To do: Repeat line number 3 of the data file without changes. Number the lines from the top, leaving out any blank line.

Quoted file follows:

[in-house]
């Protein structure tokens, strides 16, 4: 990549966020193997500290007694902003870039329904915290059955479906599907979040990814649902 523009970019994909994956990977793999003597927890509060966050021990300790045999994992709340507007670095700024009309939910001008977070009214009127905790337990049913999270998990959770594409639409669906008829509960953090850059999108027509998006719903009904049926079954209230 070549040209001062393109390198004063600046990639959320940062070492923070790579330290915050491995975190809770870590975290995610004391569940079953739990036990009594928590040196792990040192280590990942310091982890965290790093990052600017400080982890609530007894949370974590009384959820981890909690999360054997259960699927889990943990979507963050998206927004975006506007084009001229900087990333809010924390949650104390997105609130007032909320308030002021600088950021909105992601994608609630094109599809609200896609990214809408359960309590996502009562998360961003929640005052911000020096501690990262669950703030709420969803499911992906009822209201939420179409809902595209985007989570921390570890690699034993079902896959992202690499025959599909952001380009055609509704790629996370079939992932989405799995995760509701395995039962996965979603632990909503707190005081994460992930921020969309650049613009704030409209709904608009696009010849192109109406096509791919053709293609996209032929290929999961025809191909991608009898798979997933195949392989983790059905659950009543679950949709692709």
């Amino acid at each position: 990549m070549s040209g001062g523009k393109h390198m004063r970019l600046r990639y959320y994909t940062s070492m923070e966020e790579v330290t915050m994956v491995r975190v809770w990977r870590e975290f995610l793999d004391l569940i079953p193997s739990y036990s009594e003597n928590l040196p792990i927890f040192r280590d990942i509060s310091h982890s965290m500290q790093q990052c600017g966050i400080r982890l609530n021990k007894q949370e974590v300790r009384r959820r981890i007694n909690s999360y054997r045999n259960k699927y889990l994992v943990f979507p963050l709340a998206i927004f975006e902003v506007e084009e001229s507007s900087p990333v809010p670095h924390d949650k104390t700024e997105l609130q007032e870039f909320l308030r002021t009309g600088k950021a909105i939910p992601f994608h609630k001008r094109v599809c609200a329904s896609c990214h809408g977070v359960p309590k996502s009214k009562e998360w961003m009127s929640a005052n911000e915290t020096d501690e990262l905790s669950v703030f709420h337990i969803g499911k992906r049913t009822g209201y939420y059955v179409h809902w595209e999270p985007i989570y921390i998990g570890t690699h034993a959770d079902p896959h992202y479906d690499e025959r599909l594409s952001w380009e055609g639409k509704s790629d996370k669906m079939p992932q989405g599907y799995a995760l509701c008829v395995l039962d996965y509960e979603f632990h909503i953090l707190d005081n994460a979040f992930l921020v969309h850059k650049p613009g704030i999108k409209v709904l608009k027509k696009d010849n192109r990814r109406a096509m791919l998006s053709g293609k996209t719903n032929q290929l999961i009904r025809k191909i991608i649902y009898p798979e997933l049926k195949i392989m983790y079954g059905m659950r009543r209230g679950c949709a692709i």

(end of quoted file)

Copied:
């Amino acid at each position: 990549m070549s040209g001062g523009k393109h390198m004063r970019l600046r990639y959320y994909t940062s070492m923070e966020e790579v330290t915050m994956v491995r975190v809770w990977r870590e975290f995610l793999d004391l569940i079953p193997s739990y036990s009594e003597n928590l040196p792990i927890f040192r280590d990942i509060s310091h982890s965290m500290q790093q990052c600017g966050i400080r982890l609530n021990k007894q949370e974590v300790r009384r959820r981890i007694n909690s999360y054997r045999n259960k699927y889990l994992v943990f979507p963050l709340a998206i927004f975006e902003v506007e084009e001229s507007s900087p990333v809010p670095h924390d949650k104390t700024e997105l609130q007032e870039f909320l308030r002021t009309g600088k950021a909105i939910p992601f994608h609630k001008r094109v599809c609200a329904s896609c990214h809408g977070v359960p309590k996502s009214k009562e998360w961003m009127s929640a005052n911000e915290t020096d501690e990262l905790s669950v703030f709420h337990i969803g499911k992906r049913t009822g209201y939420y059955v179409h809902w595209e999270p985007i989570y921390i998990g570890t690699h034993a959770d079902p896959h992202y479906d690499e025959r599909l594409s952001w380009e055609g639409k509704s790629d996370k669906m079939p992932q989405g599907y799995a995760l509701c008829v395995l039962d996965y509960e979603f632990h909503i953090l707190d005081n994460a979040f992930l921020v969309h850059k650049p613009g704030i999108k409209v709904l608009k027509k696009d010849n192109r990814r109406a096509m791919l998006s053709g293609k996209t719903n032929q290929l999961i009904r025809k191909i991608i649902y009898p798979e997933l049926k195949i392989m983790y079954g059905m659950r009543r209230g679950c949709a692709i």